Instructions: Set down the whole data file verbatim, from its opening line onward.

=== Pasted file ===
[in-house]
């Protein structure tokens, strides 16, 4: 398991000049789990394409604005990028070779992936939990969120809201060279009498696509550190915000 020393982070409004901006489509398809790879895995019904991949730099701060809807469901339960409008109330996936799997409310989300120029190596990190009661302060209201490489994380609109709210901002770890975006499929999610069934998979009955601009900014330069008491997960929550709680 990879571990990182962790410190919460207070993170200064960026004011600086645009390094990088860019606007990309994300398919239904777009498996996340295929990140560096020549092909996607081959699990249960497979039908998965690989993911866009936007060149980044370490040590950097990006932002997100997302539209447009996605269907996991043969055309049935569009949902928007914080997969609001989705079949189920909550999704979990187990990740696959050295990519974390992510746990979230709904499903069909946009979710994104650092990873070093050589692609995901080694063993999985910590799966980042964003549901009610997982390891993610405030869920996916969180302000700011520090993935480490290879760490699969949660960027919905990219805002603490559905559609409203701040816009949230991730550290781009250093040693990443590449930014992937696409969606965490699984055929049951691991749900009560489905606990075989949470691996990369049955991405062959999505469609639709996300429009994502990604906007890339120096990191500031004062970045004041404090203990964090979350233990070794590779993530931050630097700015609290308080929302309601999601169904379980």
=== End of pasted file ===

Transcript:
[in-house]
């Protein structure tokens, strides 16, 4: 398991000049789990394409604005990028070779992936939990969120809201060279009498696509550190915000 020393982070409004901006489509398809790879895995019904991949730099701060809807469901339960409008109330996936799997409310989300120029190596990190009661302060209201490489994380609109709210901002770890975006499929999610069934998979009955601009900014330069008491997960929550709680 990879571990990182962790410190919460207070993170200064960026004011600086645009390094990088860019606007990309994300398919239904777009498996996340295929990140560096020549092909996607081959699990249960497979039908998965690989993911866009936007060149980044370490040590950097990006932002997100997302539209447009996605269907996991043969055309049935569009949902928007914080997969609001989705079949189920909550999704979990187990990740696959050295990519974390992510746990979230709904499903069909946009979710994104650092990873070093050589692609995901080694063993999985910590799966980042964003549901009610997982390891993610405030869920996916969180302000700011520090993935480490290879760490699969949660960027919905990219805002603490559905559609409203701040816009949230991730550290781009250093040693990443590449930014992937696409969606965490699984055929049951691991749900009560489905606990075989949470691996990369049955991405062959999505469609639709996300429009994502990604906007890339120096990191500031004062970045004041404090203990964090979350233990070794590779993530931050630097700015609290308080929302309601999601169904379980």